Coconut oil contains medium-chain triglycerides (MCT) which are a rich source of ketone bodies, as coconut oil is about 66 percent MCTs. Ketones are the preferred source of brain food in the case of diabetes or Alzheimer’s.
Also, consume sufficient amounts of animal based omega-3 fats, like krill oil.
The regular intake of the omega-3 fats EPA and DHA may prevent cell damage due to Alzheimer’s disease, as it will decelerate its progression, and reduce your risk of developing the disorder.
- Your diet should be high in nutrients, especially in folate. You should consume plenty of fresh raw vegetables on a daily basis, as they are the richest source of folate.
- The fasting insulin levels should be maintained below 3, as it is linked to fructose, as it will cause an insulin resistance. Yet, other sugars, grains, and physical inactivity are also of crucial importance. The reduction of insulin levels will reduce the levels of leptin, which contributes to Alzheimer’s.
- Consume blueberries. Wild blueberries are rich in anthocyanin and antioxidants, which prevent Alzheimer’s and other neurological diseases.
- Avoid flu vaccinations as most of them have mercury, which is a well-known neurotoxic and immunotoxic agent.
- Avoid and eliminate mercury from the body. Namely, dental amalgam fillings are 50 percent mercury by weight and represent one of the leading causes of heavy metal toxicity. Therefore, you should eliminate them, and also try a mercury detox protocol.
- Raise the magnesium levels. Studies show that the raised levels of magnesium in the brain reduce the Alzheimer’s symptoms. Try the new supplement, magnesium threonate, as it provides the best effects.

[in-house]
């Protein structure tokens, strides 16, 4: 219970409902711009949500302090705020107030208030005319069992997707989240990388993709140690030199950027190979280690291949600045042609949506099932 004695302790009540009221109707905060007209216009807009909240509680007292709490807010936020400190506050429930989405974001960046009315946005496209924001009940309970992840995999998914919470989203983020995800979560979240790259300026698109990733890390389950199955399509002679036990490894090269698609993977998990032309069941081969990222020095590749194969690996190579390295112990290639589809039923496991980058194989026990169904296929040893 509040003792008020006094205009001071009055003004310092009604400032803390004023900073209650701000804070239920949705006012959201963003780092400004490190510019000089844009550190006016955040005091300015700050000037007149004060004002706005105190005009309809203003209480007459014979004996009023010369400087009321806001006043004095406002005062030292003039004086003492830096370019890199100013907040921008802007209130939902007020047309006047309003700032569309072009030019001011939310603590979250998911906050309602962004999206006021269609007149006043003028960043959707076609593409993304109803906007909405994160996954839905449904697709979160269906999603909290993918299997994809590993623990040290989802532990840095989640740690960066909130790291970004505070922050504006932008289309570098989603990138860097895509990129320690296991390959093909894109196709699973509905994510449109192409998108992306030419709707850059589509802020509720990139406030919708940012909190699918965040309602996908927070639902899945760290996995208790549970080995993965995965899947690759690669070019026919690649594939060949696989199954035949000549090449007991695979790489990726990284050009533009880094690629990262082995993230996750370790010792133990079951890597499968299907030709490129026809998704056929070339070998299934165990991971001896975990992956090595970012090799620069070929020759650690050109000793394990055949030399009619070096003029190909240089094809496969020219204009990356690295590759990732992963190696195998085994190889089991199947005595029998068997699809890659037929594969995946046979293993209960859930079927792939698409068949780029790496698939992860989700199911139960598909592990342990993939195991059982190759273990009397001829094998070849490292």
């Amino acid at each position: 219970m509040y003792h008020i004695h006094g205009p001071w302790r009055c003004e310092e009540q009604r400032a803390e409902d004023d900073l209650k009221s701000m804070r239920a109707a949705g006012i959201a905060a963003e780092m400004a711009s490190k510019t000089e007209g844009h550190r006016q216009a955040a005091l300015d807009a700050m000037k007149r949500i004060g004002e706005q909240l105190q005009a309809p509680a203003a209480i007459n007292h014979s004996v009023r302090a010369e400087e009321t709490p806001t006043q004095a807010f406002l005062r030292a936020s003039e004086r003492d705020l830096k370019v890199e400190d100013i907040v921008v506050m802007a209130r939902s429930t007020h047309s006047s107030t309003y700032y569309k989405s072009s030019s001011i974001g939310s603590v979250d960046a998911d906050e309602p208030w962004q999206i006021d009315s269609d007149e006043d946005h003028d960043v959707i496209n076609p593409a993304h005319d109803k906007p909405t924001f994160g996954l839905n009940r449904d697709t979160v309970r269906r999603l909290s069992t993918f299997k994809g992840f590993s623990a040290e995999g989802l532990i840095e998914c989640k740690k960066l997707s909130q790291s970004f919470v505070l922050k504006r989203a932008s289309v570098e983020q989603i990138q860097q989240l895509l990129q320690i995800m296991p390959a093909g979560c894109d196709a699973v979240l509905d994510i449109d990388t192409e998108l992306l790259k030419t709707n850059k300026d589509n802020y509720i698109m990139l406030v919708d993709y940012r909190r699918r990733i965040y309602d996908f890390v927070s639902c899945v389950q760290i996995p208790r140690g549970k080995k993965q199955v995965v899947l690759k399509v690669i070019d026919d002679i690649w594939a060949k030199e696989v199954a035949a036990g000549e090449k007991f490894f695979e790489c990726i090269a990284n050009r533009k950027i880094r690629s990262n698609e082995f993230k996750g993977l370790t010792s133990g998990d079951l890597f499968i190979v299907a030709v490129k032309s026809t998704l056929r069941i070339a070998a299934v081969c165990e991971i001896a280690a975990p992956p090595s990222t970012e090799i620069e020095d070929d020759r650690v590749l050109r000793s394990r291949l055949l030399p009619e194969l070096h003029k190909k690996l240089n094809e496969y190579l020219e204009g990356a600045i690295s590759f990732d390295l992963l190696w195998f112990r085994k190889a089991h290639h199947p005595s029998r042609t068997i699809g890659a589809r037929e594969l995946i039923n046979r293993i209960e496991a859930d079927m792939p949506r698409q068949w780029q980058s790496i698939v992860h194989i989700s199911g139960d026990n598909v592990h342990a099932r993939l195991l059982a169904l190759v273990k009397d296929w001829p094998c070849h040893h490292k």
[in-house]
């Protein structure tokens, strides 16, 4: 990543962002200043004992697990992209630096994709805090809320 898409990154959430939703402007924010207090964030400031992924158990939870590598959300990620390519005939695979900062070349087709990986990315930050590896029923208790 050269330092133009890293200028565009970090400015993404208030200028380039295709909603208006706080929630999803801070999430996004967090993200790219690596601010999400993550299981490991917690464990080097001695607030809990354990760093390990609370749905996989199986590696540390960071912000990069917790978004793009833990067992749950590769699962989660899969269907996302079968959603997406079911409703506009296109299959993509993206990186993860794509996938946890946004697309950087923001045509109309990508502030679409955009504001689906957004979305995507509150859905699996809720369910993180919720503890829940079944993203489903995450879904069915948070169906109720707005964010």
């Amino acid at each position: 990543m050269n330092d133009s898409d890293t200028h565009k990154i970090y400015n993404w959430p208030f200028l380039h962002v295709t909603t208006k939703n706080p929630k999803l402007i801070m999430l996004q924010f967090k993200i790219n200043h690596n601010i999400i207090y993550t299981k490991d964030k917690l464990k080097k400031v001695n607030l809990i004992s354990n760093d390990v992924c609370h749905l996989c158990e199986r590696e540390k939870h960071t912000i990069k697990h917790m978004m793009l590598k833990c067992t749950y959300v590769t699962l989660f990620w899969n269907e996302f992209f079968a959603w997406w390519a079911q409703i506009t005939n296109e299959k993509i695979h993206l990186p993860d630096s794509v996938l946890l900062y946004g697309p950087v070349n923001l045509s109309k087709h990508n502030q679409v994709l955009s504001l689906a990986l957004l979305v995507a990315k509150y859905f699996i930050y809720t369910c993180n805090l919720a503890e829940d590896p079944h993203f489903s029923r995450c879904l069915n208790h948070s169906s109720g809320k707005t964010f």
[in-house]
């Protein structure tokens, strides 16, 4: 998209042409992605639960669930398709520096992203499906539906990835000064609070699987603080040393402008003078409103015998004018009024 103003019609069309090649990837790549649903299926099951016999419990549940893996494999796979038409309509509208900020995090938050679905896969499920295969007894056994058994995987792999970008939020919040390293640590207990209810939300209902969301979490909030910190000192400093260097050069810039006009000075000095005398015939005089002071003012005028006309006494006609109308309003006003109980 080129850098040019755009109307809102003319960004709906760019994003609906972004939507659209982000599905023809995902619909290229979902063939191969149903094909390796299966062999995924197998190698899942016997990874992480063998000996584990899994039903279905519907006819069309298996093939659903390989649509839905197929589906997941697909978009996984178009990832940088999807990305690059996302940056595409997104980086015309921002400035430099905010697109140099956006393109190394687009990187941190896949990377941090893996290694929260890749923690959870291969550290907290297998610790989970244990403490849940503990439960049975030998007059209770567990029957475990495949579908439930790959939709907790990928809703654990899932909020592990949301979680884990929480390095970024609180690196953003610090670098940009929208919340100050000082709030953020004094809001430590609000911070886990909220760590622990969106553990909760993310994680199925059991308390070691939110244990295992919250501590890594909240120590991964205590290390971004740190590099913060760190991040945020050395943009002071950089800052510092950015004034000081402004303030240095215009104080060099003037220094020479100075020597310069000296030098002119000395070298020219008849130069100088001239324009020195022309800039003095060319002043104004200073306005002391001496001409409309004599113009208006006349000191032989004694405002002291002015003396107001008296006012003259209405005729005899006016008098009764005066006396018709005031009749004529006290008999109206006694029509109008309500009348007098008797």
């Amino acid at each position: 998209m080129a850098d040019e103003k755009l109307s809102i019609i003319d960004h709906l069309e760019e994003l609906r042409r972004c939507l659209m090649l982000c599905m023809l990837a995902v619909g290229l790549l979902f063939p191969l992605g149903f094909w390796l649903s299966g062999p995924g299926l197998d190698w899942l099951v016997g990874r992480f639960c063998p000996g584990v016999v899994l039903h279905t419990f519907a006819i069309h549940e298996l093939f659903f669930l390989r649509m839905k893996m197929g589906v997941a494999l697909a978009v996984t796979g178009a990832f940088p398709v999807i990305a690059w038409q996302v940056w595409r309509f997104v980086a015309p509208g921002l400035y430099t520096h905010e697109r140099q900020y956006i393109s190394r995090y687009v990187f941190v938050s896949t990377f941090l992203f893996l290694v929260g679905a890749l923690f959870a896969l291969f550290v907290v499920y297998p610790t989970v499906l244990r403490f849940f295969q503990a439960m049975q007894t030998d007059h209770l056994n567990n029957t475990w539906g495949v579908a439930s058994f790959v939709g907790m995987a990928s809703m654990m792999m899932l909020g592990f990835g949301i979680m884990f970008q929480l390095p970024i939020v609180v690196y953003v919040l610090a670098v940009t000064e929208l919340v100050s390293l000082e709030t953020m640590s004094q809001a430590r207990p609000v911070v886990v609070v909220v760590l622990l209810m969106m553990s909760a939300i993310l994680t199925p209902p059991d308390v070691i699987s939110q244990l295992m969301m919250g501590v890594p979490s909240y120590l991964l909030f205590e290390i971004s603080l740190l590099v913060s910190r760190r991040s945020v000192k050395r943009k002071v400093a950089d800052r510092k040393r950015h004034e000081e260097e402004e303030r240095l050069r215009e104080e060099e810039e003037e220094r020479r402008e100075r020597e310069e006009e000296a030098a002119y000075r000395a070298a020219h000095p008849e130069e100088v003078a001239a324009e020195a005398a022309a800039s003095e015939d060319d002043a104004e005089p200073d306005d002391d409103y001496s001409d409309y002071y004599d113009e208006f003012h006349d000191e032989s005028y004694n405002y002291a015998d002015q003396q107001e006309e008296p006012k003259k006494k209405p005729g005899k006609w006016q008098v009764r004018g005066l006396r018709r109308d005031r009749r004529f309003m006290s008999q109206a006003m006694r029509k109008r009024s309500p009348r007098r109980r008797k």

- Safe sun exposure to raise the vitamin D levels- researchers have found a strong relation between the reduced vitamin D levels in Alzheimer’s patients and poor outcomes on cognitive tests, so they believe that the optimal levels of this vitamin will increase the number of important chemicals in the brain and protect brain cells. This will be done by boosting the effectiveness of the glial cells in nursing damaged neurons back to health. Vitamin D also has potent anti-inflammatory and immune-boosting properties, so it can strengthen the immune system and thus help you fight inflammation related to Alzheimer’s.
- Avoid aluminum, like vaccine adjuvants, antiperspirants, non-stick cookware, etc.
- You should lower the overall consumption of calories, as ketones are mobilized when carbs are replaced with coconut oil and other healthy fat sources. You only need a day of fasting to reset the body and help it burn fat instead of sugar.
- Challenge your mind- The risk of Alzheimer’s is greatly reduced by mental stimulation, such as learning something new, learning a new language, or how to play an instrument. This mental stimulation develops the brain and makes it less prone to the lesions linked to Alzheimer’s disease.
- Avoid anticholinergics and statin drugs. The risk of dementia is significantly increased by the use of drugs that block acetylcholine, which is a nervous system neurotransmitter. These drugs include sleep aids, antidepressants, certain narcotic pain relievers, nighttime pain relievers, antihistamines, and medications to control incontinence. Statin drugs deplete the brain of coenzyme Q10 and neurotransmitter precursors, suppress the synthesis of cholesterol, and prevent the proper delivery of essential fatty acids and fat-soluble antioxidants to the brain, due to the fact that they prevent the production of the indispensable carrier biomolecule, called low-density lipoprotein.